Food in Jars

I’ve been spending some time lately preserving some of the spring harvest by canning.  A while back, I stumbled upon the blog Food in Jars, and its been such a great resource.  I love Marisa’s small batch recipes that don’t require a huge investment of time or produce.  Often they give you 2 or 3 jars of jam or pickles, which is just perfect for me (there’s only so much you can eat and give away- besides, there’s too many recipes I want to try to invest so much in one go!)

Here’s what I’ve made recently:

Pickled wild asparagus
My hubby went and did one last harvest in the coulees, and then he had to leave town for about a week.  So I thought I’d surprise him by not eating it all myself and preserving it instead!  I used the Small batch refrigerator pickles recipe and blanched the asparagus first.  These are so much better than any store bought.  I had to add a little extra vinegar and this gave me 2 large jars.

Pickled Spring Onions
Having finished off a jar of the aforementioned pickled wild asparagus, I didn’t want to throw that yummy, garlicky, dilly brine away.  And the zucchini patch is slowly taking over some of my onions in the garden, so I pulled a bunch and cut the white parts into 4 or 5 inch lengths.  I packed a jar full and re-boiled the brine and added a bit of extra vinegar.  Voila!  I haven’t tried them yet but I think they’d be good chopped up in a salad, or on a cheese plate with some crackers, or maybe chopped up on a veggie burger.

Rosemary Rhubarb Jam
This one got me excited.  I’ve have a slight obsession with rosemary ever since I visited Sooke, BC where it grows in bushes and the air is filled with its scent.  I’ve had a potted rosemary plant for a few years now and its never really produced much, but I still love it (and even hung some Christmas decorations on it last year).  Its living outside for the summer, which I think is doing it well:

I like weird combinations of flavors too, and since I had plenty of each of these on hand, I had to give it a go.  I’m quite proud of the result- I like how the rosemary taste is not too over powering, but still there.  The flavor and color of this jam can only be described as earthy- it reminds me of walks in the west coast forests- makes me feel like I am in a pine forest foraging for berries!  The amount of sugar is a little more than I would like to put in a jam, but then again, rhubarb is pretty tart.  This recipe produced quite  a bit of jam, 4 jars and a bit, enough to share for sure!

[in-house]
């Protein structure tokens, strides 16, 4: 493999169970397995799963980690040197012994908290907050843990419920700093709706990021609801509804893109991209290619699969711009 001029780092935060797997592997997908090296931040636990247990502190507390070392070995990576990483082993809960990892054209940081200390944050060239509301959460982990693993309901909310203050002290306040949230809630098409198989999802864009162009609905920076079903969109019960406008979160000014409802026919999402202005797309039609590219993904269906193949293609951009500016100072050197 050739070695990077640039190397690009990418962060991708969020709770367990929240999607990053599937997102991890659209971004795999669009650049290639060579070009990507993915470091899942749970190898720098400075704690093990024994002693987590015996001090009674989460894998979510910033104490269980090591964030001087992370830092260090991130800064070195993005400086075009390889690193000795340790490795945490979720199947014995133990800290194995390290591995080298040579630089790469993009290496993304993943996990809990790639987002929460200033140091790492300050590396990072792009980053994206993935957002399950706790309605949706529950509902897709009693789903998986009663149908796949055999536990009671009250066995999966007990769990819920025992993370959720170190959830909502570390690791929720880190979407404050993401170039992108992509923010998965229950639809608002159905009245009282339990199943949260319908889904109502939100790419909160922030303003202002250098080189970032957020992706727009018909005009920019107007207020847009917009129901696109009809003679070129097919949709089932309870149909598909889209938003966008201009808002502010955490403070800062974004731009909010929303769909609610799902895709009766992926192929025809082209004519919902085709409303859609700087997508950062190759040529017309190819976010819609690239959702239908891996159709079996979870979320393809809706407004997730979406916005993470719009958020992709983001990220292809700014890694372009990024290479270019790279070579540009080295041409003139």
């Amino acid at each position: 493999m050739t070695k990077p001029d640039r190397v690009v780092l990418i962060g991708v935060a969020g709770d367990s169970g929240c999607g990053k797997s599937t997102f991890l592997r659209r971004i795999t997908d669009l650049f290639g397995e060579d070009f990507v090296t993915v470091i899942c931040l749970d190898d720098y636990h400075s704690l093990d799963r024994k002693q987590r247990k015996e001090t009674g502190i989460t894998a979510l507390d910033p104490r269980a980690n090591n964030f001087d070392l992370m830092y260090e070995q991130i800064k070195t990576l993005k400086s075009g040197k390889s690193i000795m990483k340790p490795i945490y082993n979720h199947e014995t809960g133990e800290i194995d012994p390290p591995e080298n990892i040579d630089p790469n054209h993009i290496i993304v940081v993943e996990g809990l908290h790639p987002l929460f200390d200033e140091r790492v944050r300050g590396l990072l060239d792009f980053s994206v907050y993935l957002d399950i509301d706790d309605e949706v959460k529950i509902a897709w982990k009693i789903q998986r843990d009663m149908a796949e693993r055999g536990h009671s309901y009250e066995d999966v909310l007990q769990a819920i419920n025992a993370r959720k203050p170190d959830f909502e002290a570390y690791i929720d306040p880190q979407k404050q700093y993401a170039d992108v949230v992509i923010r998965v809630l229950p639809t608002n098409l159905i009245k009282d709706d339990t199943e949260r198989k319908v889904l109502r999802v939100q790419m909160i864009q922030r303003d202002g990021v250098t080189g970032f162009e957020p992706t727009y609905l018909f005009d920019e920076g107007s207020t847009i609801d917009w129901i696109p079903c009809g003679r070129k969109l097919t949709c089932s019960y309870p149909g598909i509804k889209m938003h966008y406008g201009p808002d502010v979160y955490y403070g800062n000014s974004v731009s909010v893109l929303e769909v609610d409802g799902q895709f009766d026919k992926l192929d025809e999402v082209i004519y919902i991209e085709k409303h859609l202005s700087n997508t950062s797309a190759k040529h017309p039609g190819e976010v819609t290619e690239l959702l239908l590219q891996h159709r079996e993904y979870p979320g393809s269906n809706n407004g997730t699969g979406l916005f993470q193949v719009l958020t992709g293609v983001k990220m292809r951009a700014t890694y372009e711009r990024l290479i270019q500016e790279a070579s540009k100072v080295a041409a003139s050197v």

Small Batch StrawberryVanilla Jam
Lots of sugar again in this one, but the lemon was a really nice surprise, and I think I will be adding it to my jams again in the future.


Have you preserved or canned anything this spring?  What are you favorite recipes?


Signs of the Season: Rhubarb Muffins

In addition to asparagus and chives, rhubarb is a springtime favorite around these parts.  A super hardy plant, it can be found growing in a wide range of places from abandoned lots to the most pampered gardens.  Its been a constant in many prairie gardens for years; as it can tolerate some of Southern Alberta’s toughest conditions.

It is one of the first perennial plants to pop up in the garden and perhaps one of the most beautiful.  I love watching it grow and change every day in the spring- what starts out as a few curled up yellow leaves poking out of the ground soon springs open into a mass of leafy abundance.  The tart, celery-like stalks can be used for muffins, pies, crisps, jams, chutneys and can even be simply stewed and put on your morning oatmeal or your midnight ice cream.

My grandma has always made the best rhubarb muffins- and as soon as there was enough of the reddish-pink goodness to harvest, I braved the rain and picked some rhubarb to whip up a batch.  I didn’t have any walnuts in the cupboard so I omitted them- feel free to do the same if you are allergic or don’t have any either!

Eat ’em up fast- muffins are at their best the same day you bake ’em!  And I promise you, they won’t last long 🙂

Rhubarb Muffins

preheat oven to 350

Combine in one bowl:

  • 2 c flour (I used half white and half whole wheat)
  • 3/4 c sugar
  • 1 1/2 tsp baking powder
  • 1/2 tsp baking soda
  • 1 tsp salt
  • 3/4 walnuts or pecans, chopped

In a second bowl combine:

  • 1 egg
  • 1/4 c oil
  • 3/4 c orange juice
  • a few pinches of orange zest
  • 1 1/4 c chopped rhubarb

Mix the 2 bowls together until batter is moist.  Portion out in muffin cups and bake for 25-30 min.
This made me 8 large muffins; but I filled the tins pretty full.

** Two notes about the leaves:

  • They are apparently quite toxic, so don’t eat them!
  • I use them as mulch in my garden- simply cut a slit half-way into the leaf and place around your tomato plants.  Keeps moisture in and weeds out!  They eventually dry out and form a nice ‘seal’ around your plant.